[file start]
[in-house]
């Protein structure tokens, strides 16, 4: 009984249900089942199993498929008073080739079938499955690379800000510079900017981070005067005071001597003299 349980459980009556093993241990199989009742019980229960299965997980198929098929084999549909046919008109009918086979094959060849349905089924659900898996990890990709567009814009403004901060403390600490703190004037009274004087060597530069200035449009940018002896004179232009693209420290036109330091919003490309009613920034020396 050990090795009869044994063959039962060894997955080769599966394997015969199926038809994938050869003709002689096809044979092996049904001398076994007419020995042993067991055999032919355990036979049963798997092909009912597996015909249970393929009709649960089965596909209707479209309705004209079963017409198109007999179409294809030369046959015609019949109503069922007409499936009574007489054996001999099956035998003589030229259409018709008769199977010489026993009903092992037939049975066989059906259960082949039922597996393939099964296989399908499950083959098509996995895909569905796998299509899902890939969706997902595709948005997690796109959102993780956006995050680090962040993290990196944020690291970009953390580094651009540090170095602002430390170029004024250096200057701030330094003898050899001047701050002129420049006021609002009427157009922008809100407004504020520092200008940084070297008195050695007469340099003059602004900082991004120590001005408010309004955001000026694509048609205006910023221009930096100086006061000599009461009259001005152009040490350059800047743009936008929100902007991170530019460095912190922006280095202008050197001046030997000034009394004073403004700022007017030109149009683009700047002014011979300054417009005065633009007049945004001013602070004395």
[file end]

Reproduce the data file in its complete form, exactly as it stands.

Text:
[in-house]
């Protein structure tokens, strides 16, 4: 009984249900089942199993498929008073080739079938499955690379800000510079900017981070005067005071001597003299 349980459980009556093993241990199989009742019980229960299965997980198929098929084999549909046919008109009918086979094959060849349905089924659900898996990890990709567009814009403004901060403390600490703190004037009274004087060597530069200035449009940018002896004179232009693209420290036109330091919003490309009613920034020396 050990090795009869044994063959039962060894997955080769599966394997015969199926038809994938050869003709002689096809044979092996049904001398076994007419020995042993067991055999032919355990036979049963798997092909009912597996015909249970393929009709649960089965596909209707479209309705004209079963017409198109007999179409294809030369046959015609019949109503069922007409499936009574007489054996001999099956035998003589030229259409018709008769199977010489026993009903092992037939049975066989059906259960082949039922597996393939099964296989399908499950083959098509996995895909569905796998299509899902890939969706997902595709948005997690796109959102993780956006995050680090962040993290990196944020690291970009953390580094651009540090170095602002430390170029004024250096200057701030330094003898050899001047701050002129420049006021609002009427157009922008809100407004504020520092200008940084070297008195050695007469340099003059602004900082991004120590001005408010309004955001000026694509048609205006910023221009930096100086006061000599009461009259001005152009040490350059800047743009936008929100902007991170530019460095912190922006280095202008050197001046030997000034009394004073403004700022007017030109149009683009700047002014011979300054417009005065633009007049945004001013602070004395």